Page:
- Basing decisions on data that is incorrect and not trusted
- Basing decisions on incorrectly built and interpreted visualizations and analytics
- Incorrectly communicating decisions
- Making ineffective decisions based either solely on intuition or solely on data
- Failure to make any decisions because of the fear there is not enough data or due to incorrect mental models
These issues cost organizations millions of dollars in lost opportunities and added costs. Below are some of the common symptoms we see in organizations related to this.
A very common scenario when an organization is trying to make a data-informed decision is that the data needed for the analysis is at some level not correct or trusted. Maybe there is no standardized data definitions or standardized calculation used for a measure. As a result, the data is not accurate or trusted. Another common symptom seen is that decision makers within an organization do not even have access to the right data needed to make appropriate decisions.
Incorrectly Built Analytics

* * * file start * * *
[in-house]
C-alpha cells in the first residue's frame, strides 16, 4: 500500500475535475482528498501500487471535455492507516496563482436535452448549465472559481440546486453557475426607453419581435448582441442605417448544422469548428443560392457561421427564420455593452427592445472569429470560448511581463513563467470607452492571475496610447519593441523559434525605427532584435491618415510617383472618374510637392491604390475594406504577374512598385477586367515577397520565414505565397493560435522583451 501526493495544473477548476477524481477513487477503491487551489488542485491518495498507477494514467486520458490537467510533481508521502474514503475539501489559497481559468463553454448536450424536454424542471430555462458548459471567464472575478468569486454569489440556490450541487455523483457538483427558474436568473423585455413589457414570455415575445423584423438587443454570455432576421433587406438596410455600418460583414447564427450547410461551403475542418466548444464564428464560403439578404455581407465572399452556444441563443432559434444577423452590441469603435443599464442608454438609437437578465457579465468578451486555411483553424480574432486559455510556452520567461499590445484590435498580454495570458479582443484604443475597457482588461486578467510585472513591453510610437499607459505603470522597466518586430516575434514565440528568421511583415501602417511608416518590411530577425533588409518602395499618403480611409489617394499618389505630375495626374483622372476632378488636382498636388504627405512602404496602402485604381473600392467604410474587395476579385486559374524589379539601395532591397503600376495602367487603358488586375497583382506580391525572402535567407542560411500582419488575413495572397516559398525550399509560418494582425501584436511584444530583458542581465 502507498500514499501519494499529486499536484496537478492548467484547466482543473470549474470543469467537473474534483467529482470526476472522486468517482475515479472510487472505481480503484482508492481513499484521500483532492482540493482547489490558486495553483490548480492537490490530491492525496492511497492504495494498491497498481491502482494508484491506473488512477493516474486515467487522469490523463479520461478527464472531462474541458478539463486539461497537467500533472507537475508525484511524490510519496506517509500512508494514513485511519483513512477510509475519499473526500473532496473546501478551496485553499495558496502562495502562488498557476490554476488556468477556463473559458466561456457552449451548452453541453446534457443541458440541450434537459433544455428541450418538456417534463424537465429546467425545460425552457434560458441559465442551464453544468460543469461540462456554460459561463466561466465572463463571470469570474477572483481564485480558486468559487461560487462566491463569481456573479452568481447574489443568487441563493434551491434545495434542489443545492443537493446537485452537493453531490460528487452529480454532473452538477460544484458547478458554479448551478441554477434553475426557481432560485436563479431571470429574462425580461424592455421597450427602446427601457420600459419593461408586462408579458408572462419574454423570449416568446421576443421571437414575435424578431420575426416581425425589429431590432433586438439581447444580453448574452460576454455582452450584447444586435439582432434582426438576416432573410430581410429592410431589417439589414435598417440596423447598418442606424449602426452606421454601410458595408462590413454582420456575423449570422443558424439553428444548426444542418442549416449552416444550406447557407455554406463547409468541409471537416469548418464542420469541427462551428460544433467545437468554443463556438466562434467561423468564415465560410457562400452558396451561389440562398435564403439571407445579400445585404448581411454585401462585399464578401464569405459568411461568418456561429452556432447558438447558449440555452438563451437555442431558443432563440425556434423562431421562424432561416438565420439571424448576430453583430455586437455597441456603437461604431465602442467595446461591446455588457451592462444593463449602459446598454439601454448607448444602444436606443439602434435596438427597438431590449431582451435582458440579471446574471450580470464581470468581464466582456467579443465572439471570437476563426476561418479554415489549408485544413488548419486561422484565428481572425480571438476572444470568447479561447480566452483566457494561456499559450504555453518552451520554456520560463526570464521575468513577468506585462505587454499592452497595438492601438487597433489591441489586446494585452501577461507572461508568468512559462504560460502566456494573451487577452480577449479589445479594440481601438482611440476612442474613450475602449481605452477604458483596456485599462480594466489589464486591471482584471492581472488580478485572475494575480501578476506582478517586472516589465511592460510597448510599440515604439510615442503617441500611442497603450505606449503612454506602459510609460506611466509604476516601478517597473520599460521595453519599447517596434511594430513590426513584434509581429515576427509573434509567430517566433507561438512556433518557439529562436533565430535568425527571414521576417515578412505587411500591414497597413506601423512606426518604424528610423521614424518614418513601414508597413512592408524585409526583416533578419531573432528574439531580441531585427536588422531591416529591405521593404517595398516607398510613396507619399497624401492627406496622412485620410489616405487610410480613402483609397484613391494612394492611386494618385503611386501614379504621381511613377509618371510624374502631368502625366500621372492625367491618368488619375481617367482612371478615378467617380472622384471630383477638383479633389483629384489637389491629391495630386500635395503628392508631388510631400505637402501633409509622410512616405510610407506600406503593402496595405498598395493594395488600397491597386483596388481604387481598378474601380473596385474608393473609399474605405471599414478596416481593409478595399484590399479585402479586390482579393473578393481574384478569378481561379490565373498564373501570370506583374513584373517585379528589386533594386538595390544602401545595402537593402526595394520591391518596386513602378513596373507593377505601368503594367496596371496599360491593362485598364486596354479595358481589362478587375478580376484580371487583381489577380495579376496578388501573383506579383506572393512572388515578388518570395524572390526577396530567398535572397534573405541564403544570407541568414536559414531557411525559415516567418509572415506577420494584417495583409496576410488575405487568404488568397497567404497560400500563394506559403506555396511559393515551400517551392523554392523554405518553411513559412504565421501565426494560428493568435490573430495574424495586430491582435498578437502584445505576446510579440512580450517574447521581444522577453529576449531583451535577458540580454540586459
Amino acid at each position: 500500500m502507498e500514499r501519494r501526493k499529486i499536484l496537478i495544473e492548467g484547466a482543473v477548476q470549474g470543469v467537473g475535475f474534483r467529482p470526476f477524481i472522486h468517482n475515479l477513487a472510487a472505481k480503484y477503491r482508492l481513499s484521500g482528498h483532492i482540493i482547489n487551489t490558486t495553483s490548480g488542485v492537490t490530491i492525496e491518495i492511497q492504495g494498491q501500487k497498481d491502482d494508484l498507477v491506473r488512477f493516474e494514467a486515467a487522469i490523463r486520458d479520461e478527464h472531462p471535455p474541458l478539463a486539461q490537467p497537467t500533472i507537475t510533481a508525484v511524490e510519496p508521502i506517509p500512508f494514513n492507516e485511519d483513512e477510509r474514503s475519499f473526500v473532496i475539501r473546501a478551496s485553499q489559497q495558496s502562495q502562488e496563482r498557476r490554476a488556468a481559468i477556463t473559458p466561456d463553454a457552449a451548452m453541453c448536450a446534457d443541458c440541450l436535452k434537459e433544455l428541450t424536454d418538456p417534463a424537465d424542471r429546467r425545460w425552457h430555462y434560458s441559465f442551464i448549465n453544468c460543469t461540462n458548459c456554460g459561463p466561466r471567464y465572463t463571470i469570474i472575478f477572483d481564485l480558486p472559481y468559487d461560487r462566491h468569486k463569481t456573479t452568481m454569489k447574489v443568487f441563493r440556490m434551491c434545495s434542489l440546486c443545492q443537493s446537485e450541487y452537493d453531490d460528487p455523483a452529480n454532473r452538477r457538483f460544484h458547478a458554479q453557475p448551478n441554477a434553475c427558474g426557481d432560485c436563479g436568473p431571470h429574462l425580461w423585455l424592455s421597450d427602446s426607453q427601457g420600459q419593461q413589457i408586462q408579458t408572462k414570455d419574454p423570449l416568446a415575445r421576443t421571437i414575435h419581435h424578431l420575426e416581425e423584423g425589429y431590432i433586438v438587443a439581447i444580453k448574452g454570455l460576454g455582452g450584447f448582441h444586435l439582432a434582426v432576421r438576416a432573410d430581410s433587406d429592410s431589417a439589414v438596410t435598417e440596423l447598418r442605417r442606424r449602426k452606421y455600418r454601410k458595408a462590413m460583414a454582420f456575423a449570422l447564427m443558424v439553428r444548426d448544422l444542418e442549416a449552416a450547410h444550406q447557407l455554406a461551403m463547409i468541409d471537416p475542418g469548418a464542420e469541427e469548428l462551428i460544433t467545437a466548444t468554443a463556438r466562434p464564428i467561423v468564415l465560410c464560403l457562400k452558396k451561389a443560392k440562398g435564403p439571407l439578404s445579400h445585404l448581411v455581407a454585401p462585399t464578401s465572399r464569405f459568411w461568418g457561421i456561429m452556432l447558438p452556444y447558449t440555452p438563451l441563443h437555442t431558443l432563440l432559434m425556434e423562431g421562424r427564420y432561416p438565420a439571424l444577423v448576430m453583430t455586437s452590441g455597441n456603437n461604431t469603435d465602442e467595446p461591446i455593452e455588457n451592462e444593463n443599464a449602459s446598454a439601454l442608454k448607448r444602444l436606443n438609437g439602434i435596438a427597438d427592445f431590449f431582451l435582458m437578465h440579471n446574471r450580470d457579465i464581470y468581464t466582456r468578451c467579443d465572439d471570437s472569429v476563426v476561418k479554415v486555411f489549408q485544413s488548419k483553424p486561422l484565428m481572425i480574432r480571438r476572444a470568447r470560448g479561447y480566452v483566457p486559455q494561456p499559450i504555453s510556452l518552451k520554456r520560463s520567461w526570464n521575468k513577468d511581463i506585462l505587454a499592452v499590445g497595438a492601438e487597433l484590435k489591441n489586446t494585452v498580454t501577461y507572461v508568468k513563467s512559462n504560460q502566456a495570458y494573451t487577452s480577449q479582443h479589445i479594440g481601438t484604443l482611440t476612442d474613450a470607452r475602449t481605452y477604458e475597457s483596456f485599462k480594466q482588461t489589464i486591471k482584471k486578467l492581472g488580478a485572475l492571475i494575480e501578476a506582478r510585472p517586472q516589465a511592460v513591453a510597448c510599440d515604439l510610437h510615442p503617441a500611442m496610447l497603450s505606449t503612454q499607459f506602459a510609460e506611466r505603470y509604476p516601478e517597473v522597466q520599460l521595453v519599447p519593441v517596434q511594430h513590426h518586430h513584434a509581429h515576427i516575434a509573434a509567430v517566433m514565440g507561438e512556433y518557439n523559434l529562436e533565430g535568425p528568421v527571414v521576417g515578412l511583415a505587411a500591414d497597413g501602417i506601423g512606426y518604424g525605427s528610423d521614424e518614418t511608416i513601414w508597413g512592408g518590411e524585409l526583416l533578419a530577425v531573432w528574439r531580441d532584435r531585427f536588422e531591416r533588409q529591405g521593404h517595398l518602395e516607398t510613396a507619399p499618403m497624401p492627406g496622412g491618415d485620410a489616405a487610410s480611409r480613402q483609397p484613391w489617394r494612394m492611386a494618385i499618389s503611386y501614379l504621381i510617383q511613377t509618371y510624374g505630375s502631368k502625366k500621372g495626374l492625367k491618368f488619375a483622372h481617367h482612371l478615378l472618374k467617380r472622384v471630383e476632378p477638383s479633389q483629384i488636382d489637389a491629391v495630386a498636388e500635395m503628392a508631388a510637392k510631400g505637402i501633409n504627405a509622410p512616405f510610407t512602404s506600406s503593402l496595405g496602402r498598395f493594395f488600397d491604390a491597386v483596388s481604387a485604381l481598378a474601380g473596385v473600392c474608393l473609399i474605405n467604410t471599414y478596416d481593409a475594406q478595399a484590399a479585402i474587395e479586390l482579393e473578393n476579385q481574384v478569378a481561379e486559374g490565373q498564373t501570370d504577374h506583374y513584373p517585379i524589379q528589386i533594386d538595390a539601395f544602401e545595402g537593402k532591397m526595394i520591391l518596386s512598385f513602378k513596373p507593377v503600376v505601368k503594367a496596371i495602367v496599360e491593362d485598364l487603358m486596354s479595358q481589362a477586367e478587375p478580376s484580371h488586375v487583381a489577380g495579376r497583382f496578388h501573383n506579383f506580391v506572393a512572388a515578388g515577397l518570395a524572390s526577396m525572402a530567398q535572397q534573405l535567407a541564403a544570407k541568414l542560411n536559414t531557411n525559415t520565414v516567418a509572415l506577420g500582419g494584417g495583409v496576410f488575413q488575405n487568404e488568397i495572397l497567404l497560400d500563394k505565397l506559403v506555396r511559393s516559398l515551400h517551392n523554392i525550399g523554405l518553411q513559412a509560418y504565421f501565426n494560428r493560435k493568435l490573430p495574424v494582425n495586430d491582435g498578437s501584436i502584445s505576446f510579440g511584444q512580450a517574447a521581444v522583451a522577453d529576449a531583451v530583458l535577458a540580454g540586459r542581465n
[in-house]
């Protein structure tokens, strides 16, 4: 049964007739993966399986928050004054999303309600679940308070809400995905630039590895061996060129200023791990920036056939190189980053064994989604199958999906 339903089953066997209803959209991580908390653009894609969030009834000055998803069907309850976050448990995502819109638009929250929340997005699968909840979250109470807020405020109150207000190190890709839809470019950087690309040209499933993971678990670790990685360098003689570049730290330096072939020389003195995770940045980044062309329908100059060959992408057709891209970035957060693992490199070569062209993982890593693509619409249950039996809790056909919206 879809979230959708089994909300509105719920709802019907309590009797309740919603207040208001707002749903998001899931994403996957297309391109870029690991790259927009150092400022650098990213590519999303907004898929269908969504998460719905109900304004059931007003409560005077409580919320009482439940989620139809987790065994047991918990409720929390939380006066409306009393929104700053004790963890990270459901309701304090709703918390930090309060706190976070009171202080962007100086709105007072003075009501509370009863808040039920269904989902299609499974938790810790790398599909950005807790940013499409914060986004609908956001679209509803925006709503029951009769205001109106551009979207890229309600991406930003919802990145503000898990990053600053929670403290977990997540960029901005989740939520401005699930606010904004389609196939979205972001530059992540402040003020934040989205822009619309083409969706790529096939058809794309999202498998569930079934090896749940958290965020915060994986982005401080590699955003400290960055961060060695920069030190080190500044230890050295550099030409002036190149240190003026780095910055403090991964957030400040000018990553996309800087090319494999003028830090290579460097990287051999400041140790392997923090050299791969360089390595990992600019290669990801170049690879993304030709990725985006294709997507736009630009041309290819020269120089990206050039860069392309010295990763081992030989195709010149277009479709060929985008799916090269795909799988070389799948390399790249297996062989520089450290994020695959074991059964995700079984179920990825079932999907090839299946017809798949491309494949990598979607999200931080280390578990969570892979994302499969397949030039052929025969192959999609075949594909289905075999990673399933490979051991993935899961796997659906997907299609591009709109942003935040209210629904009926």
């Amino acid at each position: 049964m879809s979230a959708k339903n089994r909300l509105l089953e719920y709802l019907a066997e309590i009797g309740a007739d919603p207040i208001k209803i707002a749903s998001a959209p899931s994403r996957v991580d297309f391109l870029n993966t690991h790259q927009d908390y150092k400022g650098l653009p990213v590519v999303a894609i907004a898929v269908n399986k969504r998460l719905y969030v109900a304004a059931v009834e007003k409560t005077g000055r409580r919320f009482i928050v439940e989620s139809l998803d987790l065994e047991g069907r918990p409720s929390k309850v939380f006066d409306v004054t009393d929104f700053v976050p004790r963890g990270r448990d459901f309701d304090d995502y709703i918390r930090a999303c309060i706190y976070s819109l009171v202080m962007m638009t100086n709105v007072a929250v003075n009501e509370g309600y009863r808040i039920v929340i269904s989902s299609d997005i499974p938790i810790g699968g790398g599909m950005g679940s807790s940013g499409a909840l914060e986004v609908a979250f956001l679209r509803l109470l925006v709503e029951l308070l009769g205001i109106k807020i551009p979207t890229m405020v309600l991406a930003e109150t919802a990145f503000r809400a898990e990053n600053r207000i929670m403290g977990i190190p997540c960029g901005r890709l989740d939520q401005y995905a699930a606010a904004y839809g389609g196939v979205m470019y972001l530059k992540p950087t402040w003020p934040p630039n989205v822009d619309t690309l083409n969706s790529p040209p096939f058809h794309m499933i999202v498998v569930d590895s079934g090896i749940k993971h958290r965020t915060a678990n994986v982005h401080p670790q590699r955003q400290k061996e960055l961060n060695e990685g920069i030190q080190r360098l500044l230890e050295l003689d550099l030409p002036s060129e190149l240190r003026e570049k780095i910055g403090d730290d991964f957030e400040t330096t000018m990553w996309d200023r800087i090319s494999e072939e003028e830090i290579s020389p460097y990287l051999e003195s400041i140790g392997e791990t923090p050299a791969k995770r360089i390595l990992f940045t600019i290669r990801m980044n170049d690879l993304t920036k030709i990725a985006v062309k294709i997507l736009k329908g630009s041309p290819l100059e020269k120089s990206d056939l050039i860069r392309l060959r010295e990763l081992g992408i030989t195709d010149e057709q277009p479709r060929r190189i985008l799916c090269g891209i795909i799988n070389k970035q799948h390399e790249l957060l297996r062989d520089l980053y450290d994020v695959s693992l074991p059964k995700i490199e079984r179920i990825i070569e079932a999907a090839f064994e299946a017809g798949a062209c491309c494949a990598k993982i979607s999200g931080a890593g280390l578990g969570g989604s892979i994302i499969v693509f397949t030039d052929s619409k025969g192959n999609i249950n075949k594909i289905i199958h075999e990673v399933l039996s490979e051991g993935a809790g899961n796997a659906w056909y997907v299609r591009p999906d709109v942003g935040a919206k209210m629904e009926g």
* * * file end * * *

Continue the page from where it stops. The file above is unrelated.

Individuals and organizations who are not data literate will be more likely to use less than ideal analytics and visualizations as part of their data-informed decision making process. This could be as simple as analyzing some measure and calculating it using the wrong aggregation method. Or, it could be more complex like excluding information (data or context) that is vital to making the best decision. In some cases, the correct calculation on a given measure is appropriate for the analysis, but maybe the measure itself was not appropriate to use for the current situation. That measure may not be an accurate Key Performance Indicator (KPI) that ties to organization goals. Organizations then end up driving behaviors and performance to a measure that is not positively impacting the organizational goals. In fact, in most cases, it ends up hurting the organization.